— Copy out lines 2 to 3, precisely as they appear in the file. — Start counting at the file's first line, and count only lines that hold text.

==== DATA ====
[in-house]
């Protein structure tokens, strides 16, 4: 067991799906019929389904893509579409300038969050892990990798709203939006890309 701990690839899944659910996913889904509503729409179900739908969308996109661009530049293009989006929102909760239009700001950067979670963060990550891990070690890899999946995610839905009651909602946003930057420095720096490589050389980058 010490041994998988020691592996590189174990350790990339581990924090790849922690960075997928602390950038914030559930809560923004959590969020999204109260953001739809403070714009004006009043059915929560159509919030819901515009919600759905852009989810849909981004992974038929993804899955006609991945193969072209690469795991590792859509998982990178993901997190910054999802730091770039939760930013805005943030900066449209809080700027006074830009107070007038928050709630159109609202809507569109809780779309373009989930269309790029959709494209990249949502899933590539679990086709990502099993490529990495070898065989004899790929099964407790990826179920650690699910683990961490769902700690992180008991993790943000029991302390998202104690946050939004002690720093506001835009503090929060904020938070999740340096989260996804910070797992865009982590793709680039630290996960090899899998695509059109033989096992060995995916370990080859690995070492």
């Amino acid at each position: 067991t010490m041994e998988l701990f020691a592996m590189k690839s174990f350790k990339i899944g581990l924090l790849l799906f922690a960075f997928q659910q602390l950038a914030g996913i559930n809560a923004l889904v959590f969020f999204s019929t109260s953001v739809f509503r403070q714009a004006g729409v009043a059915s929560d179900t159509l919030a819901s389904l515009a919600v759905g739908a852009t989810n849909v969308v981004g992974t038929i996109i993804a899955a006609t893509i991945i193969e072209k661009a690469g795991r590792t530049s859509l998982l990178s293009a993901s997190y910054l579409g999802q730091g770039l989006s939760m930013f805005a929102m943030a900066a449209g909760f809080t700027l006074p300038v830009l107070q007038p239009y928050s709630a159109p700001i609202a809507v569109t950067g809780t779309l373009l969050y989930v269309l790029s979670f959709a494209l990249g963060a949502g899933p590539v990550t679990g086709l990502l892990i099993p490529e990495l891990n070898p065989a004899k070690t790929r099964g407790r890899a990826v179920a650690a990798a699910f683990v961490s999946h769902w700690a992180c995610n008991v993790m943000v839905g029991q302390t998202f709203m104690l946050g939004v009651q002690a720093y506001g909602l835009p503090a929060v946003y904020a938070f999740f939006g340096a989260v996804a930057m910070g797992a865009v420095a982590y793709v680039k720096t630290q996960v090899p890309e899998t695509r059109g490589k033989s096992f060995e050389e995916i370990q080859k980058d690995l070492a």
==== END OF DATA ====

């Protein structure tokens, strides 16, 4: 067991799906019929389904893509579409300038969050892990990798709203939006890309 701990690839899944659910996913889904509503729409179900739908969308996109661009530049293009989006929102909760239009700001950067979670963060990550891990070690890899999946995610839905009651909602946003930057420095720096490589050389980058 010490041994998988020691592996590189174990350790990339581990924090790849922690960075997928602390950038914030559930809560923004959590969020999204109260953001739809403070714009004006009043059915929560159509919030819901515009919600759905852009989810849909981004992974038929993804899955006609991945193969072209690469795991590792859509998982990178993901997190910054999802730091770039939760930013805005943030900066449209809080700027006074830009107070007038928050709630159109609202809507569109809780779309373009989930269309790029959709494209990249949502899933590539679990086709990502099993490529990495070898065989004899790929099964407790990826179920650690699910683990961490769902700690992180008991993790943000029991302390998202104690946050939004002690720093506001835009503090929060904020938070999740340096989260996804910070797992865009982590793709680039630290996960090899899998695509059109033989096992060995995916370990080859690995070492």
């Amino acid at each position: 067991t010490m041994e998988l701990f020691a592996m590189k690839s174990f350790k990339i899944g581990l924090l790849l799906f922690a960075f997928q659910q602390l950038a914030g996913i559930n809560a923004l889904v959590f969020f999204s019929t109260s953001v739809f509503r403070q714009a004006g729409v009043a059915s929560d179900t159509l919030a819901s389904l515009a919600v759905g739908a852009t989810n849909v969308v981004g992974t038929i996109i993804a899955a006609t893509i991945i193969e072209k661009a690469g795991r590792t530049s859509l998982l990178s293009a993901s997190y910054l579409g999802q730091g770039l989006s939760m930013f805005a929102m943030a900066a449209g909760f809080t700027l006074p300038v830009l107070q007038p239009y928050s709630a159109p700001i609202a809507v569109t950067g809780t779309l373009l969050y989930v269309l790029s979670f959709a494209l990249g963060a949502g899933p590539v990550t679990g086709l990502l892990i099993p490529e990495l891990n070898p065989a004899k070690t790929r099964g407790r890899a990826v179920a650690a990798a699910f683990v961490s999946h769902w700690a992180c995610n008991v993790m943000v839905g029991q302390t998202f709203m104690l946050g939004v009651q002690a720093y506001g909602l835009p503090a929060v946003y904020a938070f999740f939006g340096a989260v996804a930057m910070g797992a865009v420095a982590y793709v680039k720096t630290q996960v090899p890309e899998t695509r059109g490589k033989s096992f060995e050389e995916i370990q080859k980058d690995l070492a």